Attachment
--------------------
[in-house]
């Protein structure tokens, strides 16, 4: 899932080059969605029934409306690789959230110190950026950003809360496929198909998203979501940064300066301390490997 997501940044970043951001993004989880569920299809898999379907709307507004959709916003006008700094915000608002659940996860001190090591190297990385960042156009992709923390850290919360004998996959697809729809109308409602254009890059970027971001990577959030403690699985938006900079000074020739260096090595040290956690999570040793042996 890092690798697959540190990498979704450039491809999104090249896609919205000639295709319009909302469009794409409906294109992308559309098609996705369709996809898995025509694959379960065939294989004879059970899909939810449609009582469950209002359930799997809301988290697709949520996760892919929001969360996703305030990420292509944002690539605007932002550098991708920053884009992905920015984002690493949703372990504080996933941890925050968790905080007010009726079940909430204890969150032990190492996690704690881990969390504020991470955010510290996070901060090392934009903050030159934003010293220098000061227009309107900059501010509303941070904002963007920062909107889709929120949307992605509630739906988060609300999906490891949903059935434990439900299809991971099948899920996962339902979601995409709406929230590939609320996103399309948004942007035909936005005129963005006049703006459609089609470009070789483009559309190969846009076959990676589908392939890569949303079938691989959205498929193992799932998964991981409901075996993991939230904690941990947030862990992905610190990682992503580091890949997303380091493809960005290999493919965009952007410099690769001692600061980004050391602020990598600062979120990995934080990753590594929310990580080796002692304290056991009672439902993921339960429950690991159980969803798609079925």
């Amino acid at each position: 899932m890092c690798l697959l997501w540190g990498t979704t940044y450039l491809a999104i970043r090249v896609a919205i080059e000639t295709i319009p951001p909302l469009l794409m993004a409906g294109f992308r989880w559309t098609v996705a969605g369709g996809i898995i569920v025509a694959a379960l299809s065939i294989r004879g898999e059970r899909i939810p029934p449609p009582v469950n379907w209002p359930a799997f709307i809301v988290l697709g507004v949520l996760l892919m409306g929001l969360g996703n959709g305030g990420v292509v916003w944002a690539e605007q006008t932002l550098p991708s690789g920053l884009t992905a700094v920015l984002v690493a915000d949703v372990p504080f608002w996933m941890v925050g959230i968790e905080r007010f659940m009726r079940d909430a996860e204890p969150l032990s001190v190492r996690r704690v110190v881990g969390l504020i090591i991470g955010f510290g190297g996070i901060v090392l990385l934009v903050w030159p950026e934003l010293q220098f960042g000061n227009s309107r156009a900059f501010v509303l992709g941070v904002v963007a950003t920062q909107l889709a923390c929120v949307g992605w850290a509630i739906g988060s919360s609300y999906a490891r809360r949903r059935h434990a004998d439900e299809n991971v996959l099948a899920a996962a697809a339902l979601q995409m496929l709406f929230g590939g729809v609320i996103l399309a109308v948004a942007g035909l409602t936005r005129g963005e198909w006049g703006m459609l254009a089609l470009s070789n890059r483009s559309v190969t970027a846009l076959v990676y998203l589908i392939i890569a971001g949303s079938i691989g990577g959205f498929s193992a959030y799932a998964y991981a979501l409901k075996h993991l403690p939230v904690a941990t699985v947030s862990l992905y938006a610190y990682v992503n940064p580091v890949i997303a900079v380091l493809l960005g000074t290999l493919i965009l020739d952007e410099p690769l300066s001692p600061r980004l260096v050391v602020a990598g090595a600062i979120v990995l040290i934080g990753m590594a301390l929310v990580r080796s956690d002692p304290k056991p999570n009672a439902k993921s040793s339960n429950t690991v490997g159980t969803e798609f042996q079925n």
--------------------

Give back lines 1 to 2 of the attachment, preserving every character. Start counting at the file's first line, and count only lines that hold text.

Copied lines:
[in-house]
């Protein structure tokens, strides 16, 4: 899932080059969605029934409306690789959230110190950026950003809360496929198909998203979501940064300066301390490997 997501940044970043951001993004989880569920299809898999379907709307507004959709916003006008700094915000608002659940996860001190090591190297990385960042156009992709923390850290919360004998996959697809729809109308409602254009890059970027971001990577959030403690699985938006900079000074020739260096090595040290956690999570040793042996 890092690798697959540190990498979704450039491809999104090249896609919205000639295709319009909302469009794409409906294109992308559309098609996705369709996809898995025509694959379960065939294989004879059970899909939810449609009582469950209002359930799997809301988290697709949520996760892919929001969360996703305030990420292509944002690539605007932002550098991708920053884009992905920015984002690493949703372990504080996933941890925050968790905080007010009726079940909430204890969150032990190492996690704690881990969390504020991470955010510290996070901060090392934009903050030159934003010293220098000061227009309107900059501010509303941070904002963007920062909107889709929120949307992605509630739906988060609300999906490891949903059935434990439900299809991971099948899920996962339902979601995409709406929230590939609320996103399309948004942007035909936005005129963005006049703006459609089609470009070789483009559309190969846009076959990676589908392939890569949303079938691989959205498929193992799932998964991981409901075996993991939230904690941990947030862990992905610190990682992503580091890949997303380091493809960005290999493919965009952007410099690769001692600061980004050391602020990598600062979120990995934080990753590594929310990580080796002692304290056991009672439902993921339960429950690991159980969803798609079925």